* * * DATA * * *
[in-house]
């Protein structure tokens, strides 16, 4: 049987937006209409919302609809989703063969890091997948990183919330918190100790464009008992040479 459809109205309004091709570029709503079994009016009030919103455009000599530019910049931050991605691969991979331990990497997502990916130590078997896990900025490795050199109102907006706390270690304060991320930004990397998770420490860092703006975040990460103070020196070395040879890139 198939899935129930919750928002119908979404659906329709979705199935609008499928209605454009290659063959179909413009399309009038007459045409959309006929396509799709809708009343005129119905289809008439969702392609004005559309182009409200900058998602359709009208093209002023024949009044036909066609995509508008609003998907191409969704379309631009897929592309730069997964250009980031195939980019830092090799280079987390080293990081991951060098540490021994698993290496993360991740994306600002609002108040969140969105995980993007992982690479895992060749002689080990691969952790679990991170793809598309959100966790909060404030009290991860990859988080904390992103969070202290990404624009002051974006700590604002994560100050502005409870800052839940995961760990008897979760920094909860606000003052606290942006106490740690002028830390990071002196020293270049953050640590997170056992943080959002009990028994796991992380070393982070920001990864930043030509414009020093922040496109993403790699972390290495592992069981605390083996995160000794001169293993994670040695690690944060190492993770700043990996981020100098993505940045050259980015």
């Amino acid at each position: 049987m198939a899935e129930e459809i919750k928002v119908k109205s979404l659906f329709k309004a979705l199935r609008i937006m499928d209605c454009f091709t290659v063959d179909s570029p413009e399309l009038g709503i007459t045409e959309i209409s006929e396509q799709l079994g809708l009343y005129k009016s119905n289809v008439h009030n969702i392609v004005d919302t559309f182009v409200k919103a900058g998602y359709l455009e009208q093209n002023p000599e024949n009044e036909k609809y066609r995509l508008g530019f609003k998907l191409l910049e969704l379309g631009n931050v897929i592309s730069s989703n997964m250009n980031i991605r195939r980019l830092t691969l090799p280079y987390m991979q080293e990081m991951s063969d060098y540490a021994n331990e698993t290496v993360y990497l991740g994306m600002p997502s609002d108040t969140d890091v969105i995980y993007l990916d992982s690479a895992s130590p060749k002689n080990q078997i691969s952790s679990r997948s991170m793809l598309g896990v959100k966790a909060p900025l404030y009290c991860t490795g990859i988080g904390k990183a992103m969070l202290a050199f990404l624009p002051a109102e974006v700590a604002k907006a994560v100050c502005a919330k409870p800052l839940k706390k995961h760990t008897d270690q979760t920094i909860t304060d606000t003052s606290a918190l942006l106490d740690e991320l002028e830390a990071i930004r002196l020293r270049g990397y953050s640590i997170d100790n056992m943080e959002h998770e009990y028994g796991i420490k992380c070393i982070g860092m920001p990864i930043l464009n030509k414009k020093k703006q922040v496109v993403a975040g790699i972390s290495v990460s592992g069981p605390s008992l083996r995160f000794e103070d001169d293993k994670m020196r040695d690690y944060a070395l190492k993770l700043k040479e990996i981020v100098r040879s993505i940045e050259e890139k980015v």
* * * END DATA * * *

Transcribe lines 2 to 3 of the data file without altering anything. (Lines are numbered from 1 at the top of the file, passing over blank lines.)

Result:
């Protein structure tokens, strides 16, 4: 049987937006209409919302609809989703063969890091997948990183919330918190100790464009008992040479 459809109205309004091709570029709503079994009016009030919103455009000599530019910049931050991605691969991979331990990497997502990916130590078997896990900025490795050199109102907006706390270690304060991320930004990397998770420490860092703006975040990460103070020196070395040879890139 198939899935129930919750928002119908979404659906329709979705199935609008499928209605454009290659063959179909413009399309009038007459045409959309006929396509799709809708009343005129119905289809008439969702392609004005559309182009409200900058998602359709009208093209002023024949009044036909066609995509508008609003998907191409969704379309631009897929592309730069997964250009980031195939980019830092090799280079987390080293990081991951060098540490021994698993290496993360991740994306600002609002108040969140969105995980993007992982690479895992060749002689080990691969952790679990991170793809598309959100966790909060404030009290991860990859988080904390992103969070202290990404624009002051974006700590604002994560100050502005409870800052839940995961760990008897979760920094909860606000003052606290942006106490740690002028830390990071002196020293270049953050640590997170056992943080959002009990028994796991992380070393982070920001990864930043030509414009020093922040496109993403790699972390290495592992069981605390083996995160000794001169293993994670040695690690944060190492993770700043990996981020100098993505940045050259980015």
């Amino acid at each position: 049987m198939a899935e129930e459809i919750k928002v119908k109205s979404l659906f329709k309004a979705l199935r609008i937006m499928d209605c454009f091709t290659v063959d179909s570029p413009e399309l009038g709503i007459t045409e959309i209409s006929e396509q799709l079994g809708l009343y005129k009016s119905n289809v008439h009030n969702i392609v004005d919302t559309f182009v409200k919103a900058g998602y359709l455009e009208q093209n002023p000599e024949n009044e036909k609809y066609r995509l508008g530019f609003k998907l191409l910049e969704l379309g631009n931050v897929i592309s730069s989703n997964m250009n980031i991605r195939r980019l830092t691969l090799p280079y987390m991979q080293e990081m991951s063969d060098y540490a021994n331990e698993t290496v993360y990497l991740g994306m600002p997502s609002d108040t969140d890091v969105i995980y993007l990916d992982s690479a895992s130590p060749k002689n080990q078997i691969s952790s679990r997948s991170m793809l598309g896990v959100k966790a909060p900025l404030y009290c991860t490795g990859i988080g904390k990183a992103m969070l202290a050199f990404l624009p002051a109102e974006v700590a604002k907006a994560v100050c502005a919330k409870p800052l839940k706390k995961h760990t008897d270690q979760t920094i909860t304060d606000t003052s606290a918190l942006l106490d740690e991320l002028e830390a990071i930004r002196l020293r270049g990397y953050s640590i997170d100790n056992m943080e959002h998770e009990y028994g796991i420490k992380c070393i982070g860092m920001p990864i930043l464009n030509k414009k020093k703006q922040v496109v993403a975040g790699i972390s290495v990460s592992g069981p605390s008992l083996r995160f000794e103070d001169d293993k994670m020196r040695d690690y944060a070395l190492k993770l700043k040479e990996i981020v100098r040879s993505i940045e050259e890139k980015v």